The long predicted results of the German central bank (Deutsche Bundesbank) and European Central Bank/European System of Central Banks (ECB/ESCB) joint imposition of severe austerity measures on working people in Greece is now official and a harbinger of things to come here.

The Wall Street Journal (via Political Wire) of 12 18 2012 says that “The spread of economic hardship is fraying Greece’s social fabric and straining its political cohesion as the country enters the harshest winter of its three-year-old debt crisis…”Many families are sliding down the economic ladder that their parents and grandparents climbed, often making them reliant on those same retirees’ shrinking pensions. Already-poor families are slipping off the ladder, into the arms of overburdened charities. In a country of 11 million, only 3.7 million people have jobs, down from 4.6 million four years ago. Economic activity has shrunk by over 20% in that time.”

The pressure on society is testing the country’s political stability. Crumbling establishment parties cling to office. Radical-left populists wait in the wings, promising to restore state largess. Violent neo-Nazis are boosting their political profiles by exploiting fear of immigrants, crime and social breakdown. Many Greeks worry that the current government coalition could collapse in 2013, leading to renewed political turmoil that could revive the specter of national bankruptcy and exit from the euro.”

As the crisis deepens the radical and revolutionary components of the left are growing in size and combativeness. “Yiannis Bournous is a leading activst in the Coalition of the Radical Left (Syriza), Greek’s rapidly growing left party. Syriza came close to winning elections in June 2012 on the basis of rejecting the brutal austerity being enforced on the people of Greece. Instead, a coalition of three parties (Greece’s tradition conservative party New Democracy, its social-democratic rival PASOK and a right-wing split from Syriza, the Democratic Left) was formed, committed to greater austerity measures.”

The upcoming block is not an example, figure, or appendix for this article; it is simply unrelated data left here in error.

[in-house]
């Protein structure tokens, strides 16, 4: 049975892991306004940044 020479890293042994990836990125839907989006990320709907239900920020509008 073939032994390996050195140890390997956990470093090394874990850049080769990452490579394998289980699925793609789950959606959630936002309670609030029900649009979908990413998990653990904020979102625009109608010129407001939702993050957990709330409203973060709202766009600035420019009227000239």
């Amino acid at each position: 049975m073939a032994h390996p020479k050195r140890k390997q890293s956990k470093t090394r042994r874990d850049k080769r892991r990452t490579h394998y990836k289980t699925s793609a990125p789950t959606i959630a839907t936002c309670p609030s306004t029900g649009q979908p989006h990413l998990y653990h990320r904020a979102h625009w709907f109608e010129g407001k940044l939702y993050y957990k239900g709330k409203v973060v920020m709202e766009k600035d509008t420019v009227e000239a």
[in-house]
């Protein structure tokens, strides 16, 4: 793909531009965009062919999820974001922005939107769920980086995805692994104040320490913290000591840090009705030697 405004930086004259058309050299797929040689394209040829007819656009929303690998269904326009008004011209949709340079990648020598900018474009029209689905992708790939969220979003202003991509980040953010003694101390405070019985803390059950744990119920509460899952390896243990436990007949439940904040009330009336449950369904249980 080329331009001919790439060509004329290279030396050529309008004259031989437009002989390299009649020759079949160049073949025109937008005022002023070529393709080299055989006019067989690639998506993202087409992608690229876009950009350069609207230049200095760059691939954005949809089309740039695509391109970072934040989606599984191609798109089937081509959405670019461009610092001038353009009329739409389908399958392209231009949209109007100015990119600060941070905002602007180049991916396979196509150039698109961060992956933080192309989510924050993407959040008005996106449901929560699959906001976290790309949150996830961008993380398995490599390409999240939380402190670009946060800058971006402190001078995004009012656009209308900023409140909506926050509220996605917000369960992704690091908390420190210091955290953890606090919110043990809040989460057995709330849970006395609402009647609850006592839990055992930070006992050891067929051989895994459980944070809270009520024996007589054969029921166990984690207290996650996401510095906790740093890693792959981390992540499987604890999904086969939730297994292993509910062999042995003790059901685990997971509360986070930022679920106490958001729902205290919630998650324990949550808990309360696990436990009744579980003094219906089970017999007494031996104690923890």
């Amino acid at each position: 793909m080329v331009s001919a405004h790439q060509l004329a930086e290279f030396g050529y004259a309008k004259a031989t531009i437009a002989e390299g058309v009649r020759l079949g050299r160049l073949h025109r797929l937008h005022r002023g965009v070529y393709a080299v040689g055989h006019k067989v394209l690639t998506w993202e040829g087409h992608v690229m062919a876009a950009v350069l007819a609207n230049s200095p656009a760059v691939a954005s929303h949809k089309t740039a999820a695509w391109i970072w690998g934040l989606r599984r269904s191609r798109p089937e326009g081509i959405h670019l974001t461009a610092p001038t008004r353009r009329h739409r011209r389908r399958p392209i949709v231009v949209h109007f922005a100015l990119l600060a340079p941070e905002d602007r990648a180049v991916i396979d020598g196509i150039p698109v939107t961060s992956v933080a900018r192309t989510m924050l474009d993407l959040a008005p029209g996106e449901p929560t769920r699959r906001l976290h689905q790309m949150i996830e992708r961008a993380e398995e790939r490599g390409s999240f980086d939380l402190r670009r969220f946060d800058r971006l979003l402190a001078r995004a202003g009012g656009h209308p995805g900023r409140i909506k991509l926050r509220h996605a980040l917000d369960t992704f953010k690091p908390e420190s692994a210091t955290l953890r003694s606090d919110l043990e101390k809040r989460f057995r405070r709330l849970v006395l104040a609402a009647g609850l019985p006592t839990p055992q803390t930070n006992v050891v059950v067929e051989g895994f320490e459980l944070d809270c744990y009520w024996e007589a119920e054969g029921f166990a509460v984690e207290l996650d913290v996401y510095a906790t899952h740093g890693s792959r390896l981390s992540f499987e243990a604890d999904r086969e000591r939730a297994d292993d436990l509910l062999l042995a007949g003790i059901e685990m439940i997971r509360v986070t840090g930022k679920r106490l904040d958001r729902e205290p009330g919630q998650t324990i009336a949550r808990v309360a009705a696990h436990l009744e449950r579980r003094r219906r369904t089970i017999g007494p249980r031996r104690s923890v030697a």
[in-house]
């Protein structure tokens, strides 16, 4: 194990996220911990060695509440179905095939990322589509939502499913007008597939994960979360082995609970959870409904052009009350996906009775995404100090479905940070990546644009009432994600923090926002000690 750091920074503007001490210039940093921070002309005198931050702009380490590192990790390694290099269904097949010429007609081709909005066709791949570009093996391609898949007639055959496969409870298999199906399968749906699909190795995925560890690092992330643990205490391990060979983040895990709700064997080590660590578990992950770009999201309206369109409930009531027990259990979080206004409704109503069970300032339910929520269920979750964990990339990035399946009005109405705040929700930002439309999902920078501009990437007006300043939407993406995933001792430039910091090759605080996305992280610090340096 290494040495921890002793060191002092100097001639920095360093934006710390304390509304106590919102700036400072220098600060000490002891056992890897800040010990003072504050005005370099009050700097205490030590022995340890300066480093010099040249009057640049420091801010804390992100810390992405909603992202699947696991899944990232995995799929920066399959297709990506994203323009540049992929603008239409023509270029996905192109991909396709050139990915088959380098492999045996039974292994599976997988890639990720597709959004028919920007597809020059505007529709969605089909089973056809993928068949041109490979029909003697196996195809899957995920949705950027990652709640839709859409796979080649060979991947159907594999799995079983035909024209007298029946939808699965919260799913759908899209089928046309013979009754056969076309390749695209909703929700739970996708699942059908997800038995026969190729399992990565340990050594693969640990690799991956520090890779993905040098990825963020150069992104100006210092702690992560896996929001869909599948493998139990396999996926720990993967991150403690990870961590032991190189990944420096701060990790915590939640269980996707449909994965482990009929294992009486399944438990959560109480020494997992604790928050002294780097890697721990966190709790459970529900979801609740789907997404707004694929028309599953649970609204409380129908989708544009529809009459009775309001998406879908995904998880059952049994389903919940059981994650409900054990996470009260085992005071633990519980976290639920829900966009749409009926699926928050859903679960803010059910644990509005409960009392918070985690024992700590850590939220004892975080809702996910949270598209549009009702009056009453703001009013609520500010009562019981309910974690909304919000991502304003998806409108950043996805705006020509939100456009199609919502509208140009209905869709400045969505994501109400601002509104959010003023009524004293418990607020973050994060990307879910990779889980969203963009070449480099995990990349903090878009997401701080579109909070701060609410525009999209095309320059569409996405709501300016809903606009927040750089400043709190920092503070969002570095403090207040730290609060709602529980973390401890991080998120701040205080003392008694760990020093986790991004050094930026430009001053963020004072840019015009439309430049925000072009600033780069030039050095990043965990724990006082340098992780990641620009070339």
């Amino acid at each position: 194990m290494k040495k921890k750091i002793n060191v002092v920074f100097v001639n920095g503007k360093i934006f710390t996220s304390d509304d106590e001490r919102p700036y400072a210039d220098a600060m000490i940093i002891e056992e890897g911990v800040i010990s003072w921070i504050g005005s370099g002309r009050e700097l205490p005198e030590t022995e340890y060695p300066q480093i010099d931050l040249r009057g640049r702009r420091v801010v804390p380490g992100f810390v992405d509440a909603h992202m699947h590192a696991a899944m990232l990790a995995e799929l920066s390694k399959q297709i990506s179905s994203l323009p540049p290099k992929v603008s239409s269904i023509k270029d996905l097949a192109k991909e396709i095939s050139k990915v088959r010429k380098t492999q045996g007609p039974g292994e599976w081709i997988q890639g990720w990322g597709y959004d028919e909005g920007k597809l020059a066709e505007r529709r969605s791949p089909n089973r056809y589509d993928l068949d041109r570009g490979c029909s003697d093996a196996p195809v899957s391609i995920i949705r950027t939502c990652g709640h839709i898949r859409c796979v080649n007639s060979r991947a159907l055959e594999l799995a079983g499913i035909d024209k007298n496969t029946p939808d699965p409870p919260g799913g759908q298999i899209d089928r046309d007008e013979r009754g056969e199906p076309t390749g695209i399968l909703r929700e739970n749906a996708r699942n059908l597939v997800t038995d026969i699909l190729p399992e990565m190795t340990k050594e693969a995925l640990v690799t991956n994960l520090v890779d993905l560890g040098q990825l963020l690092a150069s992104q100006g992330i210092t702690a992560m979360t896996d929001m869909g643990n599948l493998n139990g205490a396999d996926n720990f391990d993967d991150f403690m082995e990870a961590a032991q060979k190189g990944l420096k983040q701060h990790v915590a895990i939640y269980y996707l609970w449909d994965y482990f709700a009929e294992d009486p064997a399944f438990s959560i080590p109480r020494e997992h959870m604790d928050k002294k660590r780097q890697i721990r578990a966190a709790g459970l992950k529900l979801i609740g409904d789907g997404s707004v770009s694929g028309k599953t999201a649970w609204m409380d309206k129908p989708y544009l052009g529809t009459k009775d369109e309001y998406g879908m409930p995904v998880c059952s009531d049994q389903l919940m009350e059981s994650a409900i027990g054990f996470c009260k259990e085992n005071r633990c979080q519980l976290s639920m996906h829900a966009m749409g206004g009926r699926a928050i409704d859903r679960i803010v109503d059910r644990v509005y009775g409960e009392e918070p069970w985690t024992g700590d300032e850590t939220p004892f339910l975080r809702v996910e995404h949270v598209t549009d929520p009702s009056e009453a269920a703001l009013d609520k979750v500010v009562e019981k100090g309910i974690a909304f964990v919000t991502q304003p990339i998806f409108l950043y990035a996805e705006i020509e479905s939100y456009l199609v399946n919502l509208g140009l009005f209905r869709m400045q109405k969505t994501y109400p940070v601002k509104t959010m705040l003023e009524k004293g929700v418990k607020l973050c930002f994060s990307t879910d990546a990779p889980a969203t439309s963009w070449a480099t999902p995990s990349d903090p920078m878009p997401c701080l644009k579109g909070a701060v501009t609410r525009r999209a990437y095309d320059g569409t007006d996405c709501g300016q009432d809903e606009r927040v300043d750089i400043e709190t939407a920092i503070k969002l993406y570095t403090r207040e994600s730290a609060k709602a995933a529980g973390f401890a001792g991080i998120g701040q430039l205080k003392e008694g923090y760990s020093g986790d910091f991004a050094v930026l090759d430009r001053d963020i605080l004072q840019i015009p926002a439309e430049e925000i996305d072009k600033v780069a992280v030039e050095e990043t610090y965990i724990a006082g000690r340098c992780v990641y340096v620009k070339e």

After The coalition government voted in favour of the so called Third Memorandum of Understanding for Greece. They imposed a new set of super austerity measures, which has brought the minimum wage in the private sector to below 500 euros per month. They’re destroying any capability of the existing welfare state and social services system in Greece to cover the basic needs of the citizens. That’s why we saw the emerging social mobilisations start heating up after September with the first general strikes. There is a strong willingness by an enlarging part of society to overthrow this super austerity policy.”

Syriza is growing and will have a “re-founding congress in late May or early June” which will also be a reorienting congress in preparation to take state power Syriza almost tripled its membership since the elections, we are now exceeding 30,000 and moving towards 40,000 members. This is not very big, but it is very important. It is the biggest membership that a left party, to the left of social democracy, has had in Greece for the last 20 years… Since the elections in June, the Syriza membership has been in a constant state of a pre-electoral period. To us, this means being part of the movement for resistance and not only organising electoral campaigns. It was the social pressures that kicked out two governments and imposed elections.”

They also have to face the challenge of a rapidly growing Nazi movement, Golden Dawn (χρυσή αυγή) with ties to organized crime, the police and military special forces.

Much of this report is taken from the Australian Green Left Weekly and its sister publication Links International Journal of Socialist Renewal who maintain reporters in Europe and Greece

http://www.greenleft.org.au/

http://links.org.au/